A Noninvasive Molecular Clock for Fetal Development Predicts Gestational Age and Preterm Delivery
Thuy T. M. Ngo,
Mira N Moufarrej,
Marie-Louise H Rasmussen,
Norma F. Neff,
Ronald J Wong,
Gary M. Shaw,
David K. Stevenson,
Joseph R Biggio,
Michal A Elovitz,
Stephen R. Quake
Posted 01 Nov 2017
bioRxiv DOI: 10.1101/212910
Posted 01 Nov 2017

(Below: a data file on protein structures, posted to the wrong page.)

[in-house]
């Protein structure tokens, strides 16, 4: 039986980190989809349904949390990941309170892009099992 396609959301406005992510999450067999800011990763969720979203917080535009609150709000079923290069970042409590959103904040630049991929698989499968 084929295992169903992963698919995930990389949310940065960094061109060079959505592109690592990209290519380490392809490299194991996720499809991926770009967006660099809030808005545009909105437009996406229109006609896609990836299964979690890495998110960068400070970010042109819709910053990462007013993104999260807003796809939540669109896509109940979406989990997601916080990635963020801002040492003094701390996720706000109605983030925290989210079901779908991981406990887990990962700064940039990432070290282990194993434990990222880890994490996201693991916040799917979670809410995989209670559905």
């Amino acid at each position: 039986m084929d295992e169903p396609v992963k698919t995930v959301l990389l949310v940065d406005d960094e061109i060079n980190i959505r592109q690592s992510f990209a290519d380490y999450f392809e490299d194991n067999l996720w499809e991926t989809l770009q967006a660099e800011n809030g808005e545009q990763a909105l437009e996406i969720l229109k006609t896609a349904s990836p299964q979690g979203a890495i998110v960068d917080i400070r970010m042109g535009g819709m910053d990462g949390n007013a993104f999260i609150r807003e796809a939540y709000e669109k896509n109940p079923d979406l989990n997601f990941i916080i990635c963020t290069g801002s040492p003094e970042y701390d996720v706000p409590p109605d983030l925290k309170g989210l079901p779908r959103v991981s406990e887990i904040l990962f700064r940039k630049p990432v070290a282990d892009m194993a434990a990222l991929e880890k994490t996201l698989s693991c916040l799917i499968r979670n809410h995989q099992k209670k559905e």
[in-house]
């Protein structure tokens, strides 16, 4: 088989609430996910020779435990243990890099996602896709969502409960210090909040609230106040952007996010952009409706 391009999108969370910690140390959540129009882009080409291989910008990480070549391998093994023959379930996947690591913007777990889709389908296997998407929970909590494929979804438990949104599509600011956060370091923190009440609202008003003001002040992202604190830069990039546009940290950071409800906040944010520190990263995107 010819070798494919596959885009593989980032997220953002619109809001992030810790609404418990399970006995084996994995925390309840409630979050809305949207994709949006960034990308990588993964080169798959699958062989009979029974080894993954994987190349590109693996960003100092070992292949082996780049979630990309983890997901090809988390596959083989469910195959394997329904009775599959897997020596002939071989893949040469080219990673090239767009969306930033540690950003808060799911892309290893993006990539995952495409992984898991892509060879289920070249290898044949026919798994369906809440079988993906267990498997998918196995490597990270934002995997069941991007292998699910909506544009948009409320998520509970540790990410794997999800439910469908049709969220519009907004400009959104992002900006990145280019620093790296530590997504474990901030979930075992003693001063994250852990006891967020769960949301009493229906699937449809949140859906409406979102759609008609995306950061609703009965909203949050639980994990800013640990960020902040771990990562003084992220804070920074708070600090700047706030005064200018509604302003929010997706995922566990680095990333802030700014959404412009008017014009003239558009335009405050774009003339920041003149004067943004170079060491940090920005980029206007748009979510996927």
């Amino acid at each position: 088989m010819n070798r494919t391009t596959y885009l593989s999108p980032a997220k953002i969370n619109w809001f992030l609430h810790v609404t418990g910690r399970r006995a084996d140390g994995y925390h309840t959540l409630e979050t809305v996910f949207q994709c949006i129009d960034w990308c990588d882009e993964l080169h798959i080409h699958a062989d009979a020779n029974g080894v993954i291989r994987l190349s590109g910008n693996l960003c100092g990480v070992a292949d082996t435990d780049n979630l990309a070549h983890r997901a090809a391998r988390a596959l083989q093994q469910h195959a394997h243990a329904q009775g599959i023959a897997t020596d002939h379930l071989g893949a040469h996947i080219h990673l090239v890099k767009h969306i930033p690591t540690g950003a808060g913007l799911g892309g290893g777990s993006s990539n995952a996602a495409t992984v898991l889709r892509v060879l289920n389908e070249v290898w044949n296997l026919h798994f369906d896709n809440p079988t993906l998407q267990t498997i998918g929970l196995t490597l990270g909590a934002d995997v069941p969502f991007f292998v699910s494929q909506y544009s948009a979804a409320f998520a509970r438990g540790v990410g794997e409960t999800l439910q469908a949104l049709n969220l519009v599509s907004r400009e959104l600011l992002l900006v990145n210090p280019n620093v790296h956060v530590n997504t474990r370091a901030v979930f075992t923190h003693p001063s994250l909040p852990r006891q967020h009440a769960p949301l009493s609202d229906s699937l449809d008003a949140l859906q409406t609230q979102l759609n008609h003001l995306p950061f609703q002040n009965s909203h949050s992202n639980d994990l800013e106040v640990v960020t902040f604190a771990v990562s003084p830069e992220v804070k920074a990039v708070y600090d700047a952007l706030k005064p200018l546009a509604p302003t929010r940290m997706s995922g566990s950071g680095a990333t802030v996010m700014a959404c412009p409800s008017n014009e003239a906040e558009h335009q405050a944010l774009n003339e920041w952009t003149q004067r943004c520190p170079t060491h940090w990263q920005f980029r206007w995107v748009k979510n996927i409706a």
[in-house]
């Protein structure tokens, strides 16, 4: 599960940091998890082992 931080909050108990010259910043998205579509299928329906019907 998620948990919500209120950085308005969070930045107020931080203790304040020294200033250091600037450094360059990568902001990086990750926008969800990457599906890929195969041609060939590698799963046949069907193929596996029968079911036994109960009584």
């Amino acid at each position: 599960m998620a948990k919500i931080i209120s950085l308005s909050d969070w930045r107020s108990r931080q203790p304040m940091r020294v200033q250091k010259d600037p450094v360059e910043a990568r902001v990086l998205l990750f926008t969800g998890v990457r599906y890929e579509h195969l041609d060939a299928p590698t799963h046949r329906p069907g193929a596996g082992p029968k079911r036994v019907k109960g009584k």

We performed a high time-resolution, longitudinal study of normal pregnancy development by measuring cell-free RNA (cfRNA) in blood from women during each week of pregnancy. Analysis of tissue-specific transcripts in these samples enabled us to follow fetal and placental development with high resolution and sensitivity, and also to detect gene-specific responses of the maternal immune system to pregnancy. We established a "clock" for normal pregnancy development and enabled a direct molecular approach to determine expected delivery dates with comparable accuracy to ultrasound, creating the basis for a portable, inexpensive fetal dating method. We also identified a related gene set that accurately discriminated women at risk for spontaneous preterm delivery up to two months in advance of labor, forming the basis of a potential screening test for risk of preterm delivery.
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